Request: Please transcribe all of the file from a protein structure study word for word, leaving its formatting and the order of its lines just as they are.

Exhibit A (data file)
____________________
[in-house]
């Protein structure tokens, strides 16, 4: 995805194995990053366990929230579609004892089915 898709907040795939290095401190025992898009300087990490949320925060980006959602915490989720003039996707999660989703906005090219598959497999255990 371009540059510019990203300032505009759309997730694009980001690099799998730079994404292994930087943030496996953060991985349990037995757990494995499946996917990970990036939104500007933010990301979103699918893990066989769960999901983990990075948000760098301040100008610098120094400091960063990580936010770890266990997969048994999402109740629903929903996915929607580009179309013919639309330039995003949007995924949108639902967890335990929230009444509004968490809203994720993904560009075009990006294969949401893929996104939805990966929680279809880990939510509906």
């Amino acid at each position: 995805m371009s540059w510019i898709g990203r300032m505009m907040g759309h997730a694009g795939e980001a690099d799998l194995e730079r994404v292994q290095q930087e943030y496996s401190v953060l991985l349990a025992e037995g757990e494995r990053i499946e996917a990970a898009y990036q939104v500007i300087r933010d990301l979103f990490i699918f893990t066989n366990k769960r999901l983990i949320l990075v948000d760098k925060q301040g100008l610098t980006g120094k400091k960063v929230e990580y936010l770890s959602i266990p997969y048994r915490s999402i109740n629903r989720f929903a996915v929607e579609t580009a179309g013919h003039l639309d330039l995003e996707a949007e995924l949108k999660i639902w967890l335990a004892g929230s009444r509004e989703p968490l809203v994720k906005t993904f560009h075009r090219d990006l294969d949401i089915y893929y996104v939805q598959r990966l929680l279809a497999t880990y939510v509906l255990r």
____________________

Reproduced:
[in-house]
């Protein structure tokens, strides 16, 4: 995805194995990053366990929230579609004892089915 898709907040795939290095401190025992898009300087990490949320925060980006959602915490989720003039996707999660989703906005090219598959497999255990 371009540059510019990203300032505009759309997730694009980001690099799998730079994404292994930087943030496996953060991985349990037995757990494995499946996917990970990036939104500007933010990301979103699918893990066989769960999901983990990075948000760098301040100008610098120094400091960063990580936010770890266990997969048994999402109740629903929903996915929607580009179309013919639309330039995003949007995924949108639902967890335990929230009444509004968490809203994720993904560009075009990006294969949401893929996104939805990966929680279809880990939510509906």
């Amino acid at each position: 995805m371009s540059w510019i898709g990203r300032m505009m907040g759309h997730a694009g795939e980001a690099d799998l194995e730079r994404v292994q290095q930087e943030y496996s401190v953060l991985l349990a025992e037995g757990e494995r990053i499946e996917a990970a898009y990036q939104v500007i300087r933010d990301l979103f990490i699918f893990t066989n366990k769960r999901l983990i949320l990075v948000d760098k925060q301040g100008l610098t980006g120094k400091k960063v929230e990580y936010l770890s959602i266990p997969y048994r915490s999402i109740n629903r989720f929903a996915v929607e579609t580009a179309g013919h003039l639309d330039l995003e996707a949007e995924l949108k999660i639902w967890l335990a004892g929230s009444r509004e989703p968490l809203v994720k906005t993904f560009h075009r090219d990006l294969d949401i089915y893929y996104v939805q598959r990966l929680l279809a497999t880990y939510v509906l255990r």